Ultraviolet LED's

So I got a pack of Sparkfun LED's and some UV LED's on the side. A little investigation led to the conclusion that the separate LED's are rather superflous. It turns out the 'violet' LED's in the Sparkfun pack have the exact same wavelength as the LED's sold separately.

They are both of the class called 'UVA' which goes from 400 – 315 nm. The separate LED's do however seem to be a bit brigther. Also the construction itself of the two differ a tiny bit - we are talking sub-millimetre and fractions of degrees.

Here's a table of UV wavelengths, ripped right out of Wikipedia.
UltravioletUV400 – 100 nm3.10 – 12.4 eV
Ultraviolet AUVA400 – 315 nm3.10 – 3.94 eVlong wave, black light
Ultraviolet BUVB315 – 280 nm3.94 – 4.43 eVmedium wave
Ultraviolet CUVC280 – 100 nm4.43 – 12.4 eVshort wave, germicidal
Near UltravioletNUV400 – 300 nm3.10 – 4.13 eVvisible to birds, insects and fish
Middle UltravioletMUV300 – 200 nm4.13 – 6.20 eV
Far UltravioletFUV200 – 122 nm6.20 – 10.16 eV
Hydrogen Lyman-alphaH Lyman-α122 – 121 nm10.16– 10.25 eV
Extreme UltravioletEUV121 – 10 nm10.25 – 124 eV
Vacuum UltravioletVUV200 – 10 nm6.20 – 124 eV

Using a TV remote to control an Arduino

I had bought a couple of pairs of these IR emitters/receivers and wondered if the wavelength of the light would be the same as for standard IR remote controllers for TV sets.

So instead of trying to hook up the emitters, I went straight for the TV remote. I had two available; one universal remote and one Panasonic DVD/TV remote.

The red one is the LTR301 (reciever) and the yellow one is the emitter. (LTR302).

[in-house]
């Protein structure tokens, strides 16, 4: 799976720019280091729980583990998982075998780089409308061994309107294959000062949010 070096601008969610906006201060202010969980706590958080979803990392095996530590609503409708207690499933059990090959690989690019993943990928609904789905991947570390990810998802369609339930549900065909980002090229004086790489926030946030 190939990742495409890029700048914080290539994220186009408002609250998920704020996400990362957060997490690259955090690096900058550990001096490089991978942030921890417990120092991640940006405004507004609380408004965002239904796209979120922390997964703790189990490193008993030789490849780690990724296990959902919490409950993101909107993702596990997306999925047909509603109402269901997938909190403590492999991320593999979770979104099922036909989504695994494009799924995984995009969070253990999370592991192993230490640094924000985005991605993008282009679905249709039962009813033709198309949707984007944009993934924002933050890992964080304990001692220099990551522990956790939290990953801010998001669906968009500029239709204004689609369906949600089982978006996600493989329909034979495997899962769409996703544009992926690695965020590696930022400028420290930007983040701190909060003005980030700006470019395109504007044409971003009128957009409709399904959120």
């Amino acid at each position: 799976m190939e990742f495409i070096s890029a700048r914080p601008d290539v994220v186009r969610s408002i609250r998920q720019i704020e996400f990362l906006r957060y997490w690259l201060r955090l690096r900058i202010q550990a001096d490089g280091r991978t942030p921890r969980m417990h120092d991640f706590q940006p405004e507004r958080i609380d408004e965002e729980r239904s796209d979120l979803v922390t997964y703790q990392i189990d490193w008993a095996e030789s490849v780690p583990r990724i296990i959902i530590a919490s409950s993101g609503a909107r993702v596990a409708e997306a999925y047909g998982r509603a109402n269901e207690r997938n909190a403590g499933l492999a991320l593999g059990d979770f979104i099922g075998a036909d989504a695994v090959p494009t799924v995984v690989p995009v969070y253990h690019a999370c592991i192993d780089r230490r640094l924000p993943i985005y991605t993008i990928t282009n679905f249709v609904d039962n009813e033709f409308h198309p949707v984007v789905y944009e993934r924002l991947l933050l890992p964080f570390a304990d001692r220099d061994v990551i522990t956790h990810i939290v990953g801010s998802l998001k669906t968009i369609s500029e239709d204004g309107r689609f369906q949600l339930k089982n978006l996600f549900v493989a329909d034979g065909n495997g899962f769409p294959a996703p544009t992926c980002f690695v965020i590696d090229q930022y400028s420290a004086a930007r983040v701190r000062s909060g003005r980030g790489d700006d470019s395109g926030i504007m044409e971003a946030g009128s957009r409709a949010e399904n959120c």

Using IRremote.h, I was able to collect the raw IR codes from the remote control. This required me to remove the file Tone.cpp from the Arduino IDE's /cores folder. The reason for this was that IRremote.h library was implementing the same interrupt handlers. I am not using the tone generation functions in this library, so I just moved it outside the root folder and then IRremote.h would compile eventually :)

Having no use for the actual functions of the remote, I don't bother to translate them. I just made a lookup-table of what to do for each code, and drew out a sketch on paper what button produces what code. An obvious use of some buttons, like the 'center joystick-like pad', usually consisting of four identical left-right and up-down buttons for channel and volume, respectively, was ideal for forward-backward and turning control.

I hooked the IR sensor up with a 10k resistor, this gave me a detection range of about 50cm, straight angeled on the side of the sensor. Not very practical for a remote controlled device, but some modificationm of this could extend the range.

On the other hand, I do have the both the IO shield and the Mega ADK and a spare Android phone, so this could be controlled over BlueTooth or Wifi too. This could be a low level fail-safe input channel, in case the robot has to be shut down at a moments notice, regardless of the potential fickles of BT and WiFi reliability on an Arduino system.


Rover 5 Robot soon ready

So there's been a while since last post.

Huge improvements has been done. The robot is essentially operational. This is what what I have done so far: This robot seems fairly similar to Mr. Explorer, actually.

  1. Rover 5 (4 motor/encoders, the ROV5.3 model) 
  2. DFrobot Robot Base Plate mounted on 50mm standoffs. 9V
  3. Dagu 4 channel motor controller mounted upside-down on 250mm standoffs, right under the pan servo.